The majestic Golden Gate Bridge has been a San Francisco icon for 75 years, but the toll workers will soon become obsolete to its day-to-day operations.
The bridge will no longer have human toll collectors as early as December 2012, changing to an all-electronic system in an effort to close part of the approximately $90 million budget deficit over the next five years.
“We can expect all the bridges in the Bay Area to have all-electronic tolling in a number of years,” Metropolitan Transportation Commission spokesman John Goodwin said.
According to a study conducted by architecture management firm Howard, Needles, Tannen and Bergendoff, automated tolling systems increase toll efficiency within each lane from 200 to 400 vehicles per hour per lane to 2,200 vehicles, the efficiency of a free-flowing highway.
In addition to increasing efficiency, the automated system is expected to reduce traffic congestion and pollution by relying on FasTrak transponders and cameras to snap photos of vehicle license plates and send drivers who don’t have transponders a toll invoice. Commuters will be able to register their vehicles’ license plates linked to a valid credit or debit card account for toll payment and will receive the bill at the end of the month.
This change, however, is projected to save just $16 million over the next 10 years, according to Mary Currie, spokeswoman for the Golden Gate Bridge, Highway and Transportation District.
Toll bridges around the nation have adopted this system. In the last two years, eight U.S. toll agencies have adopted the all-electronic tolling system, including Denver’s E-470, Northwest Parkway in Denver and all North Texas Tollway facilities, according to the architecture management firm’s study.
Although the Golden Gate Bridge sees an average of 110,113 vehicle crossings per day, according to a Bridge District survey of vehicles from 2010 to 2011, John Moylan, a member of the Golden Gate Bridge District’s Board of Directors, believes the new system will not reduce traffic as effectively as projected.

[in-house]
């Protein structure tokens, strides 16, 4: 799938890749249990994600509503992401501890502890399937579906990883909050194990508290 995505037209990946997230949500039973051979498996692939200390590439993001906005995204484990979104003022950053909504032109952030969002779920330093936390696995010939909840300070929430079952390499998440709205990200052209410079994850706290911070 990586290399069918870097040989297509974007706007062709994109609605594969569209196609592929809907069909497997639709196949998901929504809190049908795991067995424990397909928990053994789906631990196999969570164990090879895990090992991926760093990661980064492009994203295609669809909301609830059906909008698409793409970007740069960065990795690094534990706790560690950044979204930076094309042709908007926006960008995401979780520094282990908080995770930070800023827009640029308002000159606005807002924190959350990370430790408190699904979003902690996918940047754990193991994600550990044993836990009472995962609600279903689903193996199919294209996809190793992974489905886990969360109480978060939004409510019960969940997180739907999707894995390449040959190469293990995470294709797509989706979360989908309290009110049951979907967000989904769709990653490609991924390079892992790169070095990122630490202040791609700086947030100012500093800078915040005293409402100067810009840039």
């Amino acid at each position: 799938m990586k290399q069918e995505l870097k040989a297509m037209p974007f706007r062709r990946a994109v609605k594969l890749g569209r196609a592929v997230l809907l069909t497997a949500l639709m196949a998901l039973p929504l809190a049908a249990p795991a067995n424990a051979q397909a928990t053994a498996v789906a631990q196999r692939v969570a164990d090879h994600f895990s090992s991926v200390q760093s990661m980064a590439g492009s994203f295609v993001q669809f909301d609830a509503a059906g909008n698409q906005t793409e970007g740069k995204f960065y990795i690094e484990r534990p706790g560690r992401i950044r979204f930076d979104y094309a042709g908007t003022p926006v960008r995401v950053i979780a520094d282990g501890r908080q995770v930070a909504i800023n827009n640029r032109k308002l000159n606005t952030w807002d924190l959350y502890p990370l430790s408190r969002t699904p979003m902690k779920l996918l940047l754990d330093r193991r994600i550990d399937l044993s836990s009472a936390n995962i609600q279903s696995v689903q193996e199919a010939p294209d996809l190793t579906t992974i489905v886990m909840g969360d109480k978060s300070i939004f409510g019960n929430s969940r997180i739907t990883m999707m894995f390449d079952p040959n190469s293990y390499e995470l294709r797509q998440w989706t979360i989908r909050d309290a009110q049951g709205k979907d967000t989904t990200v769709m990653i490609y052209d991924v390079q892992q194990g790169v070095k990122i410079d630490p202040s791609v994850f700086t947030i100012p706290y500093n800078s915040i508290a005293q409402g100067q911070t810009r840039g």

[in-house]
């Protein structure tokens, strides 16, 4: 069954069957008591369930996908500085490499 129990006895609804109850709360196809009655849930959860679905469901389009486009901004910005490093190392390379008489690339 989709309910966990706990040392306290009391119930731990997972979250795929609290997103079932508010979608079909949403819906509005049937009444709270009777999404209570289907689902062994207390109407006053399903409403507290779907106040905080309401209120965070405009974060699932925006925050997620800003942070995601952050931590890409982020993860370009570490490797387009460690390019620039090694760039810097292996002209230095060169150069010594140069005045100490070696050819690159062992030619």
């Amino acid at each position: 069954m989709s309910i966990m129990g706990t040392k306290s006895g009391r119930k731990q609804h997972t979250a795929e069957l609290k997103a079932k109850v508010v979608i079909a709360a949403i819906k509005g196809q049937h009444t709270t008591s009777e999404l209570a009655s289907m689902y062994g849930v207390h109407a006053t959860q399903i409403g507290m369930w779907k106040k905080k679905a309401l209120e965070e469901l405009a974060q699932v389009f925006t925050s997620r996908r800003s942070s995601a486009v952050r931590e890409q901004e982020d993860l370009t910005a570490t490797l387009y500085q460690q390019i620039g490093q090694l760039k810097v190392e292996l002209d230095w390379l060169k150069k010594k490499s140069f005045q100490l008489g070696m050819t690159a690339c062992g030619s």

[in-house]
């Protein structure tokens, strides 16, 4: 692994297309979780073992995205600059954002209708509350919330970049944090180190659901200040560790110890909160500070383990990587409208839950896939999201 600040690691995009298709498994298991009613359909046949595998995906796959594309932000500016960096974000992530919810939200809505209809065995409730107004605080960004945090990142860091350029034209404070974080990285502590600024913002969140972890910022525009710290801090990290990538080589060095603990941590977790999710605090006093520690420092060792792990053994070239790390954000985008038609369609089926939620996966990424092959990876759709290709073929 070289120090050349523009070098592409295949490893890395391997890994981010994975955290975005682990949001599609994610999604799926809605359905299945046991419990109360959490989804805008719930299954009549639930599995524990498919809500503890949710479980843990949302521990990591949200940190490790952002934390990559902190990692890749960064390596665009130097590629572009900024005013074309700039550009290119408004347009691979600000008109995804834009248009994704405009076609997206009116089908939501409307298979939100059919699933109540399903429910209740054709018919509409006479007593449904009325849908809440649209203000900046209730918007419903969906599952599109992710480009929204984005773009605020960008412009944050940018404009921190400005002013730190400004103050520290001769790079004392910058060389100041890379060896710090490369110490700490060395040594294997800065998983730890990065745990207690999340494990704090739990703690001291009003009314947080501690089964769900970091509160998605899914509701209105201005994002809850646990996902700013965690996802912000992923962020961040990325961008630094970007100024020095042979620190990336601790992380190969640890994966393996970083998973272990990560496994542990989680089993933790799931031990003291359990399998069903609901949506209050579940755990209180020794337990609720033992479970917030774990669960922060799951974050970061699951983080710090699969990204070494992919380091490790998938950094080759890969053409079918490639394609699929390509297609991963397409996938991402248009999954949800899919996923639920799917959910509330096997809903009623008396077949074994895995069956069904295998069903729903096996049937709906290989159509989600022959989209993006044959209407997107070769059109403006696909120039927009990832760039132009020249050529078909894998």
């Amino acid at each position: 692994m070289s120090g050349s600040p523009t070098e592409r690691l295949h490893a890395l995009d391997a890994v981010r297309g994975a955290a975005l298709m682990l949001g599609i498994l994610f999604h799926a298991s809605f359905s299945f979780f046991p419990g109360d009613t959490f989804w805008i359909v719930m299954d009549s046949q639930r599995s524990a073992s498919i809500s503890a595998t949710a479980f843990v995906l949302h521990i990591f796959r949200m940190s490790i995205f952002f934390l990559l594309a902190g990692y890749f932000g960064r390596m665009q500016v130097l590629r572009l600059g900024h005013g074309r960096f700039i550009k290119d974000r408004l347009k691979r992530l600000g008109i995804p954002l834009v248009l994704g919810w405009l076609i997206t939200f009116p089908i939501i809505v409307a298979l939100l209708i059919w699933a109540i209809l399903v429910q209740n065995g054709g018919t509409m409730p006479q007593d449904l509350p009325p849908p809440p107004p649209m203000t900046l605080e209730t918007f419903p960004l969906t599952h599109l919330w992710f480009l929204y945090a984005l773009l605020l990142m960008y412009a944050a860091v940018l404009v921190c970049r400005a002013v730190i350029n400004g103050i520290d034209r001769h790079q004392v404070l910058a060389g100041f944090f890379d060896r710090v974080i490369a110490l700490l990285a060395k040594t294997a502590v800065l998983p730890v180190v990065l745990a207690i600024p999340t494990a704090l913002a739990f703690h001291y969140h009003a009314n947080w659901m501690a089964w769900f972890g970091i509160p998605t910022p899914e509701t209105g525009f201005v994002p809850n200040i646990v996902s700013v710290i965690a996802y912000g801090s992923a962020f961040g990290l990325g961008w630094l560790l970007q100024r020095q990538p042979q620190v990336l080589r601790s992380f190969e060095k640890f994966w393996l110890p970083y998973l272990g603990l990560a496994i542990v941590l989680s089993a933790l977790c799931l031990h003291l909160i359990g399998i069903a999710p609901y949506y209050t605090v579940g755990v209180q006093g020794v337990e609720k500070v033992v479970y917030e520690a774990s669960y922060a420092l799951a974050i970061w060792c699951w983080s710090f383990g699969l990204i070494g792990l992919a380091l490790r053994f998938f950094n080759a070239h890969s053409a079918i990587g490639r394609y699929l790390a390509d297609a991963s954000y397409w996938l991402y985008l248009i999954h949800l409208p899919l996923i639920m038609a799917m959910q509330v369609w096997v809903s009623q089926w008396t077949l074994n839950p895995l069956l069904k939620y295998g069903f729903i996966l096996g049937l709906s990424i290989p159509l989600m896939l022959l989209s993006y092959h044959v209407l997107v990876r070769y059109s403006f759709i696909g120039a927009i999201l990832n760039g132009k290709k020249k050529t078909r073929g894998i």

“Traffic on Golden Gate Bridge is a little less than the Bay Bridge,” said Moylan. “But is it going to become faster? I don’t think so.”
Moylan also believes that terminating the 32 toll collectors will rob the bridge of its friendly feel. He stepped down from a committee created specifically for the implementation of the all-electronic tolling out of solidarity with the toll workers because he didn’t want to contribute to the loss of jobs and be linked with the committee’s decision, he said.
“These toll workers are well-respected goodwill ambassadors,” said Moylan, who was the only opposing vote in the 18-1 decision to implement the automated system. “And I just don’t feel good about eliminating people.”
Moylan said the only other way the district may have been able to raise revenue is either by charging pedestrians to walk across the bridge or to increase the toll fares.
“I can see that happening eventually,” he said.
Ronald Austin, executive vice president of the San Francisco chapter of the Transport Workers Union of America, said they have been in contact with other unions around the Bay Area to see if there are available positions elsewhere for the toll workers.
Implementing the new system will leave workers out of jobs, but Currie said the district hopes to place those workers in other positions within the organization.
Toll collectors offered alternate positions will receive first priority, if eligible, for positions such as diesel mechanics or bus drivers with the Golden Gate Ferry or Golden Gate Transit system. But there are no guarantees.
Those who have yet to relocate to another position will receive settlement packages, Currie said.
Toll collectors declined to comment.
Ashley Castaneda, a junior liberal studies major at SF State, uses the bridge regularly to get to her job in Sausalito and thinks it’s unfortunate that these changes will affect the toll workers.
“I think it’s sad that they are going to lose their jobs,” said Castaneda. “But I don’t see how (the Bridge District) can get around it.”
Though this automated system is meant to solve a mounting budget problem, Moylan believes the district won’t be saving as much as they hope to.
“The main reason we’re cutting workers is to save money,” he said. “But I don’t think it will be saving us much overall.”